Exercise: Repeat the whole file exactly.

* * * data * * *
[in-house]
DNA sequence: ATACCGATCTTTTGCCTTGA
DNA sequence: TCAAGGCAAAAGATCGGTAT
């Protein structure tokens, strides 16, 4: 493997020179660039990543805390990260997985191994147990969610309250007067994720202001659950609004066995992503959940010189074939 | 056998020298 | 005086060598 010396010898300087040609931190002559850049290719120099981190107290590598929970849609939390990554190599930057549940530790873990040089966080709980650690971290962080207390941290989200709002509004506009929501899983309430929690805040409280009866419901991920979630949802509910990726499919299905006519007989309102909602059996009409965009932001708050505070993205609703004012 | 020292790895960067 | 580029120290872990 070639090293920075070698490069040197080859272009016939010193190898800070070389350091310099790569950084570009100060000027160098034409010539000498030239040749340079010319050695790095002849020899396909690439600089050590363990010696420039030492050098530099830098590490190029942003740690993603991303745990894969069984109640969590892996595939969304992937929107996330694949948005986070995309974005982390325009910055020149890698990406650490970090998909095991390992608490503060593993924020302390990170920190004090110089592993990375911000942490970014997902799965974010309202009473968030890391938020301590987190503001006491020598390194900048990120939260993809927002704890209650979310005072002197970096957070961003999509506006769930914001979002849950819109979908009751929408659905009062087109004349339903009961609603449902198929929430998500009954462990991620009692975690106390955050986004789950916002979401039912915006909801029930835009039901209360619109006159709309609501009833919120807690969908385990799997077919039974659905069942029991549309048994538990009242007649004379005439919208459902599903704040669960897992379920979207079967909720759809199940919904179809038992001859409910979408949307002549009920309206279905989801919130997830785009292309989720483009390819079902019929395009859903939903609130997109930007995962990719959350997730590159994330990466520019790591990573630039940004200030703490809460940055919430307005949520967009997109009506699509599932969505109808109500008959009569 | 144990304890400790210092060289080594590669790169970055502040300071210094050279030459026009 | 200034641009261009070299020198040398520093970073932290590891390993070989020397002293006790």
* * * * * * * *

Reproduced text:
[in-house]
DNA sequence: ATACCGATCTTTTGCCTTGA
DNA sequence: TCAAGGCAAAAGATCGGTAT
């Protein structure tokens, strides 16, 4: 493997020179660039990543805390990260997985191994147990969610309250007067994720202001659950609004066995992503959940010189074939 | 056998020298 | 005086060598 010396010898300087040609931190002559850049290719120099981190107290590598929970849609939390990554190599930057549940530790873990040089966080709980650690971290962080207390941290989200709002509004506009929501899983309430929690805040409280009866419901991920979630949802509910990726499919299905006519007989309102909602059996009409965009932001708050505070993205609703004012 | 020292790895960067 | 580029120290872990 070639090293920075070698490069040197080859272009016939010193190898800070070389350091310099790569950084570009100060000027160098034409010539000498030239040749340079010319050695790095002849020899396909690439600089050590363990010696420039030492050098530099830098590490190029942003740690993603991303745990894969069984109640969590892996595939969304992937929107996330694949948005986070995309974005982390325009910055020149890698990406650490970090998909095991390992608490503060593993924020302390990170920190004090110089592993990375911000942490970014997902799965974010309202009473968030890391938020301590987190503001006491020598390194900048990120939260993809927002704890209650979310005072002197970096957070961003999509506006769930914001979002849950819109979908009751929408659905009062087109004349339903009961609603449902198929929430998500009954462990991620009692975690106390955050986004789950916002979401039912915006909801029930835009039901209360619109006159709309609501009833919120807690969908385990799997077919039974659905069942029991549309048994538990009242007649004379005439919208459902599903704040669960897992379920979207079967909720759809199940919904179809038992001859409910979408949307002549009920309206279905989801919130997830785009292309989720483009390819079902019929395009859903939903609130997109930007995962990719959350997730590159994330990466520019790591990573630039940004200030703490809460940055919430307005949520967009997109009506699509599932969505109808109500008959009569 | 144990304890400790210092060289080594590669790169970055502040300071210094050279030459026009 | 200034641009261009070299020198040398520093970073932290590891390993070989020397002293006790």